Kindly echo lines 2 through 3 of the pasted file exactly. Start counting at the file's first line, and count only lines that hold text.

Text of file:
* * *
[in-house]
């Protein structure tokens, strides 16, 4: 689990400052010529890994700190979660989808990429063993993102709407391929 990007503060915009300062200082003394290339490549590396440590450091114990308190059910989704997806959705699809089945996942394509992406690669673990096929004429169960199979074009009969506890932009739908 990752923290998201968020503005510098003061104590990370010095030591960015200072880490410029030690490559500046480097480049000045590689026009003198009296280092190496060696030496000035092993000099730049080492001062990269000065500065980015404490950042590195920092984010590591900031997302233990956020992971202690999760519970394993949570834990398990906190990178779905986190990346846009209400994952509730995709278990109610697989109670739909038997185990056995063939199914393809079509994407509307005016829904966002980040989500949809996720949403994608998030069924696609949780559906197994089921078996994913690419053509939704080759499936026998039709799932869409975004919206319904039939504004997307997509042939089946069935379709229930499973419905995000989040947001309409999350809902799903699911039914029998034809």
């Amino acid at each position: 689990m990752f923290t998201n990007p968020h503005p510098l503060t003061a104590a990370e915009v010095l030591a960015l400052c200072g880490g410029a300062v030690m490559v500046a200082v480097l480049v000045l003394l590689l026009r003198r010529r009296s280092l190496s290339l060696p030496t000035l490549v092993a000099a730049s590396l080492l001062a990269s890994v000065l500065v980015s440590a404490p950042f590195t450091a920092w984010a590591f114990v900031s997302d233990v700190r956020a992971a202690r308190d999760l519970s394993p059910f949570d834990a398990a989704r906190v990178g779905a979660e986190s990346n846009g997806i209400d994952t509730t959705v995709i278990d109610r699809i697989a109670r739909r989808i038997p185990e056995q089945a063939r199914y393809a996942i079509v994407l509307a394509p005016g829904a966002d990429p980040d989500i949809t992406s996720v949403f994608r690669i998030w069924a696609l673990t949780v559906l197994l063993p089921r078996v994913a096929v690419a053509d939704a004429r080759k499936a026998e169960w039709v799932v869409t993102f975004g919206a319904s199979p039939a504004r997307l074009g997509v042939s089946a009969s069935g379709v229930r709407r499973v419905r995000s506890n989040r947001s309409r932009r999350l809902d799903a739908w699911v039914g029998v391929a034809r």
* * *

């Protein structure tokens, strides 16, 4: 689990400052010529890994700190979660989808990429063993993102709407391929 990007503060915009300062200082003394290339490549590396440590450091114990308190059910989704997806959705699809089945996942394509992406690669673990096929004429169960199979074009009969506890932009739908 990752923290998201968020503005510098003061104590990370010095030591960015200072880490410029030690490559500046480097480049000045590689026009003198009296280092190496060696030496000035092993000099730049080492001062990269000065500065980015404490950042590195920092984010590591900031997302233990956020992971202690999760519970394993949570834990398990906190990178779905986190990346846009209400994952509730995709278990109610697989109670739909038997185990056995063939199914393809079509994407509307005016829904966002980040989500949809996720949403994608998030069924696609949780559906197994089921078996994913690419053509939704080759499936026998039709799932869409975004919206319904039939504004997307997509042939089946069935379709229930499973419905995000989040947001309409999350809902799903699911039914029998034809």
């Amino acid at each position: 689990m990752f923290t998201n990007p968020h503005p510098l503060t003061a104590a990370e915009v010095l030591a960015l400052c200072g880490g410029a300062v030690m490559v500046a200082v480097l480049v000045l003394l590689l026009r003198r010529r009296s280092l190496s290339l060696p030496t000035l490549v092993a000099a730049s590396l080492l001062a990269s890994v000065l500065v980015s440590a404490p950042f590195t450091a920092w984010a590591f114990v900031s997302d233990v700190r956020a992971a202690r308190d999760l519970s394993p059910f949570d834990a398990a989704r906190v990178g779905a979660e986190s990346n846009g997806i209400d994952t509730t959705v995709i278990d109610r699809i697989a109670r739909r989808i038997p185990e056995q089945a063939r199914y393809a996942i079509v994407l509307a394509p005016g829904a966002d990429p980040d989500i949809t992406s996720v949403f994608r690669i998030w069924a696609l673990t949780v559906l197994l063993p089921r078996v994913a096929v690419a053509d939704a004429r080759k499936a026998e169960w039709v799932v869409t993102f975004g919206a319904s199979p039939a504004r997307l074009g997509v042939s089946a009969s069935g379709v229930r709407r499973v419905r995000s506890n989040r947001s309409r932009r999350l809902d799903a739908w699911v039914g029998v391929a034809r």